When, therefore, the Church speaks of Divine worship and inferior worship, the distinction is so plain that no one can fail to understand her. Divine worship is the worship which the creature owes to the Creator. Inferior worship is the worship or reverence which a creature owes to its fellow-creature. These are two separate and incommensurable planes, and all the honour which we give to our neighbour, the angels and saints and to the Blessed Mother of God herself, stands upon the lower one, and however great it may be, never even touches or approaches the upper one. Why?
Because, even in the case of the poorest Catholic peasant, the attitude of mind in the giving of the one and the other is totally different. Let us get to the root of the difference. We are told that there are Turks who look upon Christ as a great prophet, and that they will even salaam to a representation of Our Lady. Let us suppose that a Turk stands before a picture of Christ and wishes to pay Him reverence. He might bow even to the ground, and he might use every gesture and every term of Oriental per fervid speech to do honour to Christ. But taking it all at its most and at its best, his reverence could never be supreme or Divine worship. Or, to come nearer home, a Unitarian might honour Christ, might even kneel before His image and use towards Our Lord, whom it represents, the most unmeasured language of love and praise. Yet his worship would not be Divine worship. And that for two very plain reasons. He does not believe that Christ is his God, and secondly, whatever his words or posture may be, he has no intention whatever of honouring Him as God. And without the belief that that which one worships is God and the intention of worshipping it as God, one’s worship cannot be supreme or Divine worship, and nothing ever can make it so. And, obviously, while we believe that what we honour is a creature, and we intend to honour it as such, our worship is necessarily inferior worship or reverence, and no posture or language of love that we may use can ever make it to be more than that.
Hence, belief and intention are necessarily the essential criterion or distinguishing test which marks out the one kind of worship from the other. For this reason, the distinction is too plain and too palpable that any confusion between them could with any degree of probability exist in the minds of even the least instructed Catholics. To grasp the distinction they only require to be in possession of their senses. When we have made a tour of inspection through the Catholic countries, and when we have diligently searched through the “benighted masses,” and have finally discovered some peasant who really believes that the Blessed Virgin is the God who made him and the world, and who really intends to worship her as his Maker, then- and not till then- shall we have found a genuine case of idolatry.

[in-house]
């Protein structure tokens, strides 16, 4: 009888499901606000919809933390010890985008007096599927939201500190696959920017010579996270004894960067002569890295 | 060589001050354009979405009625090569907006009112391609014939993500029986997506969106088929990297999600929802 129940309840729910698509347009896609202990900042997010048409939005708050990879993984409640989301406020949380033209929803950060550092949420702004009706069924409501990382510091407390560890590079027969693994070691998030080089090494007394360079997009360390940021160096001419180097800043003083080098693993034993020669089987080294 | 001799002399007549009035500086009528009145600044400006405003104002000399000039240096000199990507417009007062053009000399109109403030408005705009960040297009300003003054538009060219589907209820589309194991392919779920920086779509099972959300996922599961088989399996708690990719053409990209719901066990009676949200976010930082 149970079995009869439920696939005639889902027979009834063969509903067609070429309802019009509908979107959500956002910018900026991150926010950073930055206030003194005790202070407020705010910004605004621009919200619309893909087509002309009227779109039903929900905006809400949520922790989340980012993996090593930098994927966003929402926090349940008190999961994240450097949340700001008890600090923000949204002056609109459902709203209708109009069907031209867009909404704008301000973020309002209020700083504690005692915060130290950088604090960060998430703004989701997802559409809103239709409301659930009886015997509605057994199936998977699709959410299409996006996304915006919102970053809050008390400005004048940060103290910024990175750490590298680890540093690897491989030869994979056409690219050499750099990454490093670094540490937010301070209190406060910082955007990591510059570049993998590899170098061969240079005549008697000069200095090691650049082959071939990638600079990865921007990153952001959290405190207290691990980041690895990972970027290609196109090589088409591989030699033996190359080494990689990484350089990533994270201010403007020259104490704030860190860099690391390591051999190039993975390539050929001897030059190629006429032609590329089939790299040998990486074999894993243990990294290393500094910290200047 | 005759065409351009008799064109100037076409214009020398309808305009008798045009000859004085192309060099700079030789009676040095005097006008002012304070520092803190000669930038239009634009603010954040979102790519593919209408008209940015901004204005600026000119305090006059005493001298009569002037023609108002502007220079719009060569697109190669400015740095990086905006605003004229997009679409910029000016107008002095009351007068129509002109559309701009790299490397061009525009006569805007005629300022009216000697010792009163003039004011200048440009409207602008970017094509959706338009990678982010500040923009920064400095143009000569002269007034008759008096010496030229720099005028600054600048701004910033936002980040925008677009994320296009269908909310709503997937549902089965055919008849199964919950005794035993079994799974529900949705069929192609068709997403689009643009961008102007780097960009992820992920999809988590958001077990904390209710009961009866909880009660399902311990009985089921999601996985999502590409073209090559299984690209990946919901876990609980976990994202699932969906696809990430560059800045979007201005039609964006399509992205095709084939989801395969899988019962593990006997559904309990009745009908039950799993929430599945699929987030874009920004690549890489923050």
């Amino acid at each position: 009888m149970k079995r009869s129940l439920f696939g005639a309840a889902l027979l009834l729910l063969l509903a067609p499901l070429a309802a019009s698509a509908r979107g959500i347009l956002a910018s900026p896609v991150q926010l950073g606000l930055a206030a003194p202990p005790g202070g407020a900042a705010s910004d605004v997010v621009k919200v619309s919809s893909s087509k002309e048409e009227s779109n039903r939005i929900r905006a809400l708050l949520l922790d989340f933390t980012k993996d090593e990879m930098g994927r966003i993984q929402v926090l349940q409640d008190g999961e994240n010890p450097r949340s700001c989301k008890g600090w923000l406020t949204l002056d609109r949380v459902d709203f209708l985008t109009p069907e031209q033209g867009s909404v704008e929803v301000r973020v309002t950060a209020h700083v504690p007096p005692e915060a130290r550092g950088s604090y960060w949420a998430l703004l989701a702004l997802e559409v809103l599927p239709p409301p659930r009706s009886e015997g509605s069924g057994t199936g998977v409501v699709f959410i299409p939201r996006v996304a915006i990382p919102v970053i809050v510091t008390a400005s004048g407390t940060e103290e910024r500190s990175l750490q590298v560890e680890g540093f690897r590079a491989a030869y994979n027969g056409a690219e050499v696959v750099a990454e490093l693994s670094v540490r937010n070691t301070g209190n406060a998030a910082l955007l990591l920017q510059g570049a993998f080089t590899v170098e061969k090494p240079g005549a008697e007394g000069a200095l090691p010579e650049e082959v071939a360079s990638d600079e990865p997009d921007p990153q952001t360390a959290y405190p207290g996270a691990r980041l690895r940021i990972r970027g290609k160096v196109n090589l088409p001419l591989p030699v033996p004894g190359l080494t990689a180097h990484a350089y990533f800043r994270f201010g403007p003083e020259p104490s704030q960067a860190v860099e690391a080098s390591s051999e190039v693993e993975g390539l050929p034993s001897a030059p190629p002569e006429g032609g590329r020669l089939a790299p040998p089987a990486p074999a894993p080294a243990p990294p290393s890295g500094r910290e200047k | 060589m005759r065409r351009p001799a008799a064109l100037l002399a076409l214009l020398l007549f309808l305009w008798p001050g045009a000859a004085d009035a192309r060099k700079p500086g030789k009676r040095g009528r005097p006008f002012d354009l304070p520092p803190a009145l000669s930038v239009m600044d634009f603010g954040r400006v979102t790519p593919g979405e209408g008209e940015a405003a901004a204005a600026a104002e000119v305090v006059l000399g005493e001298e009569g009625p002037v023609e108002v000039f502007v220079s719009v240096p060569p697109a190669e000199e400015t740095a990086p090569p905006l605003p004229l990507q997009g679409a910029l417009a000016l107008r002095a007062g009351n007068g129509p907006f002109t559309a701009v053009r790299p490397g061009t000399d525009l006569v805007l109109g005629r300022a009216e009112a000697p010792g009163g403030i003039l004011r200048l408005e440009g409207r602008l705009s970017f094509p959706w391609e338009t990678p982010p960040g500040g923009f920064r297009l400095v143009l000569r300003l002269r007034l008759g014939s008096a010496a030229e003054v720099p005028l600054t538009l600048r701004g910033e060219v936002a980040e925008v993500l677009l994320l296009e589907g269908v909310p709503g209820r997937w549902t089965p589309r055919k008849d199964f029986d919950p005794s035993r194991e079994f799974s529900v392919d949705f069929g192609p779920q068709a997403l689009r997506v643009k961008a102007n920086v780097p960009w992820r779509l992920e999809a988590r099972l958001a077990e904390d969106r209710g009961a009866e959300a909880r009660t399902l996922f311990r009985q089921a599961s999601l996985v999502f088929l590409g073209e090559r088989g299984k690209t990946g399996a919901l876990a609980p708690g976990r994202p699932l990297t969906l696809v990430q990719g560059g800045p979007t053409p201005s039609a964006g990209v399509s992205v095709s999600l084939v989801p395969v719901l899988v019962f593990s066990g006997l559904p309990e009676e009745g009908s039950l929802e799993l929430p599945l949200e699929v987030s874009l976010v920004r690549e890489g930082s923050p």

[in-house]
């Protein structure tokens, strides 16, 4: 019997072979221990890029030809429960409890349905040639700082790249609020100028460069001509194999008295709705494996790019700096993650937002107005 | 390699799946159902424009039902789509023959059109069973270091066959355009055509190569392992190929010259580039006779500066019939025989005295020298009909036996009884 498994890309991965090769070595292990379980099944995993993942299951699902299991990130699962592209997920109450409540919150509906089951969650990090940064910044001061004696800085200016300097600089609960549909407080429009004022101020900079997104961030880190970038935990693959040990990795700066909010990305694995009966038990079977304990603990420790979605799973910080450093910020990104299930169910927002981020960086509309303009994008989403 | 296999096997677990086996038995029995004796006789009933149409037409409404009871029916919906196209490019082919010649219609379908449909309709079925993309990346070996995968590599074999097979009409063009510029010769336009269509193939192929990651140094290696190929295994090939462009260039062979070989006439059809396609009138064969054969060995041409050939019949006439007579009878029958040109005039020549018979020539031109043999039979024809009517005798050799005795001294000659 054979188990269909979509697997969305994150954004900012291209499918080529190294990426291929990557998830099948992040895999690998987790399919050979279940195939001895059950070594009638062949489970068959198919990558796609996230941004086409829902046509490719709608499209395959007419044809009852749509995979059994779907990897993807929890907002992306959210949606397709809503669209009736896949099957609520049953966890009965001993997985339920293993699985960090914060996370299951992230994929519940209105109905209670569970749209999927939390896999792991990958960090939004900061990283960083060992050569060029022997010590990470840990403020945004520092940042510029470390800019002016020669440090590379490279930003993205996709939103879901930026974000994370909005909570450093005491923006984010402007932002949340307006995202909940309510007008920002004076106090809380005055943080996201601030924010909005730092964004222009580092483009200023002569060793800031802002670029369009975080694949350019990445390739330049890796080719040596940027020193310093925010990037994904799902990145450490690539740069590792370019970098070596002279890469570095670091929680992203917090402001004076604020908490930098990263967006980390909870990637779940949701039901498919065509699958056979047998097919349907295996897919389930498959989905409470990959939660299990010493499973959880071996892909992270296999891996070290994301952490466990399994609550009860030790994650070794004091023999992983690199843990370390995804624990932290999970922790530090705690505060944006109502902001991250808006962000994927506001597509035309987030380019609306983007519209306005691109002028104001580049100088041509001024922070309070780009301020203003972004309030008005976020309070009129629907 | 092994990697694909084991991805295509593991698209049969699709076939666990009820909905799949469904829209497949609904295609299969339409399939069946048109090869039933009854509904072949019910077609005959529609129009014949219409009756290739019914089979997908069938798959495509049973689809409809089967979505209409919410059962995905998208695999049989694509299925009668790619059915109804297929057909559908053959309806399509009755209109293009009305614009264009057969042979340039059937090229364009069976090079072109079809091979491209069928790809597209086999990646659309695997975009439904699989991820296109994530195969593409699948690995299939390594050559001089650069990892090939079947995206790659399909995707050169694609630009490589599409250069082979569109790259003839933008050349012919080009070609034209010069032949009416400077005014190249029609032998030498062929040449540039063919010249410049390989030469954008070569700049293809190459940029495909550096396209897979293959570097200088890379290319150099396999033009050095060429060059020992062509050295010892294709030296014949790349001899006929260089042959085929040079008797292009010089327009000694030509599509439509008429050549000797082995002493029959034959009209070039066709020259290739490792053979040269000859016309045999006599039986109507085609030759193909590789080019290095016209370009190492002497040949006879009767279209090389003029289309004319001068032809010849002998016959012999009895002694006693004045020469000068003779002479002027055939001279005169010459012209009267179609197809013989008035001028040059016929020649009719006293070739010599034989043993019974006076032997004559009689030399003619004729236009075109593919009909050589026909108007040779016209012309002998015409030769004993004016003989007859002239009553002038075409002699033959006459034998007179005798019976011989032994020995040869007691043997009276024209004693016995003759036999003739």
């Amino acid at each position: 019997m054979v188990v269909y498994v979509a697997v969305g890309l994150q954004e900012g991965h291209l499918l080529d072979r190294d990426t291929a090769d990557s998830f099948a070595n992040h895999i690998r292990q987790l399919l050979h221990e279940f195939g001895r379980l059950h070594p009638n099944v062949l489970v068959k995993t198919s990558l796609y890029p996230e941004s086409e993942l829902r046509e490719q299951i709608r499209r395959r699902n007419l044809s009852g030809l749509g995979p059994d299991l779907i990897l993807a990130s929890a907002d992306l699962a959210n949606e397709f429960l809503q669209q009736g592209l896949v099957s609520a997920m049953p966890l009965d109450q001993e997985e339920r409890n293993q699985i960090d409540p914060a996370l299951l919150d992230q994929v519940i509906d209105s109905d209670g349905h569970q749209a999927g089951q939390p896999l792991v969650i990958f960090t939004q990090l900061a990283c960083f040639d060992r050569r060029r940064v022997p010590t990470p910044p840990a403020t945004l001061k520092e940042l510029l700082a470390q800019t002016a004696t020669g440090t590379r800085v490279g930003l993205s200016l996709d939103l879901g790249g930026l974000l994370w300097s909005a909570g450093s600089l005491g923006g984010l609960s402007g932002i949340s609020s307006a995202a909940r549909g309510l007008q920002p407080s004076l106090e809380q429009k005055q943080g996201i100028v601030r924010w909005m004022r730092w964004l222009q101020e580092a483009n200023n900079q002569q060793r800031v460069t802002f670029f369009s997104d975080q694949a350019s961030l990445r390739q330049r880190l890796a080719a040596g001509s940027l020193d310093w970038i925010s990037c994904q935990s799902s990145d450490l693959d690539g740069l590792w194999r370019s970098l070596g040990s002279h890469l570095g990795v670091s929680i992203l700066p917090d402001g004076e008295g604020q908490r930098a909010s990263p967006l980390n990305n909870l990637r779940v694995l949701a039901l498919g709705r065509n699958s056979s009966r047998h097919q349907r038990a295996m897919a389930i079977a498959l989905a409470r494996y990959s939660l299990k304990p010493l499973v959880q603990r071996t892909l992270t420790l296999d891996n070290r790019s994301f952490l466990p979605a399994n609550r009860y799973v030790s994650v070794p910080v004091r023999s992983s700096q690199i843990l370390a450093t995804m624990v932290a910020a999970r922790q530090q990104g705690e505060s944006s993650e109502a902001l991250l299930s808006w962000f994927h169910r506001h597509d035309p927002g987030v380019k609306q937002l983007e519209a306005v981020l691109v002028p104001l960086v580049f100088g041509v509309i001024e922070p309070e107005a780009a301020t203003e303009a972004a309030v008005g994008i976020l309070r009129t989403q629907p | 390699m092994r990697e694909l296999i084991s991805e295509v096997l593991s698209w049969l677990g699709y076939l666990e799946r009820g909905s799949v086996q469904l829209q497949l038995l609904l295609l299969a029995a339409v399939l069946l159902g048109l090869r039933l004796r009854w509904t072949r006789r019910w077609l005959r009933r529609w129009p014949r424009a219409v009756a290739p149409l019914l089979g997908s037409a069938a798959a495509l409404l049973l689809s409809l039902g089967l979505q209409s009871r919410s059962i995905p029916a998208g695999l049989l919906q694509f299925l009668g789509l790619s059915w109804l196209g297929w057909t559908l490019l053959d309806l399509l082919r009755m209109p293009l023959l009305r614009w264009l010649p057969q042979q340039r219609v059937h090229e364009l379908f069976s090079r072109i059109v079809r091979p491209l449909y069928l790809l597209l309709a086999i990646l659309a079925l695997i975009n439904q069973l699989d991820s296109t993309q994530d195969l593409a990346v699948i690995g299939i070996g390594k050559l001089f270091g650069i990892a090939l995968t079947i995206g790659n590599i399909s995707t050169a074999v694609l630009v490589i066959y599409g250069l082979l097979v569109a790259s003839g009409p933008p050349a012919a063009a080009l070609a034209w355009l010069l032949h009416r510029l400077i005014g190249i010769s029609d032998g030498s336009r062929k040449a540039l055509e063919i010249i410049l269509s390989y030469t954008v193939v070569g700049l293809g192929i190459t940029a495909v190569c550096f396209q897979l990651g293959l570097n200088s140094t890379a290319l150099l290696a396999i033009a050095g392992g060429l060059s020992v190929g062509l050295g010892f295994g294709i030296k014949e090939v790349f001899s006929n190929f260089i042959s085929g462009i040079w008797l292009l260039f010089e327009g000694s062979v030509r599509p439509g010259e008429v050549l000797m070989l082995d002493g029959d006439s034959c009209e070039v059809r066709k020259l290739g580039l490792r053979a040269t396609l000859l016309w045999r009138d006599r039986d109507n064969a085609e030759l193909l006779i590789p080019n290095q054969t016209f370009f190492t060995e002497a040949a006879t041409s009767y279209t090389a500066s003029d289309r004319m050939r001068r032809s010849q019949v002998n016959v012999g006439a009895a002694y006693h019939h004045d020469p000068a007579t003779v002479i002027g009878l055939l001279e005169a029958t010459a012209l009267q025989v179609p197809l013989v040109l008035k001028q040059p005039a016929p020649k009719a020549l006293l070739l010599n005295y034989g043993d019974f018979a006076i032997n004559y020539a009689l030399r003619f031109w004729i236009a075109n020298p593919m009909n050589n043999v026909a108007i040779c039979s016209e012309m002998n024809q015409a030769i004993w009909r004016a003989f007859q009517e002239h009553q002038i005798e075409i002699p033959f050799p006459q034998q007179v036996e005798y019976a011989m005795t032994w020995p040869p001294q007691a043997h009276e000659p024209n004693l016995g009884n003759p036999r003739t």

One can imagine the bewildered amazement of poor Nina if her critics could have descended from their balcony and have asked her if she really believed that the Blessed Virgin is the God who created her and the universe, or that the Madonna is the Saviour who died for her salvation, or the Holy Spirit who was given to her in baptism? With her innate Italian courtesy, she would certainly not have laughed outright, nor have allowed the faintest sign to show that the question had recalled to her mind the wondrous tales that Pasquale had told her of the occasional “madness” of the forestieri.”Ah, no, signora, the Madonna is not God, but she is the Mother of God. She did not die for us on the Cross, but she stood at the foot of the Cross on which the good Lord died for us. And she is now at the foot of His Throne in heaven, and she pleads with her dear Gesu, her Divine Son, who is her God, to bless and to help us poor souls who are suffering down here on earth. And she, like a good mother, prays to Him for us, and joins her prayers with our own.” In saying so, Nina would point in proof to the inscription in large letters over the shrine: “SANCTA MARIA, ORA PRO NOBIS.”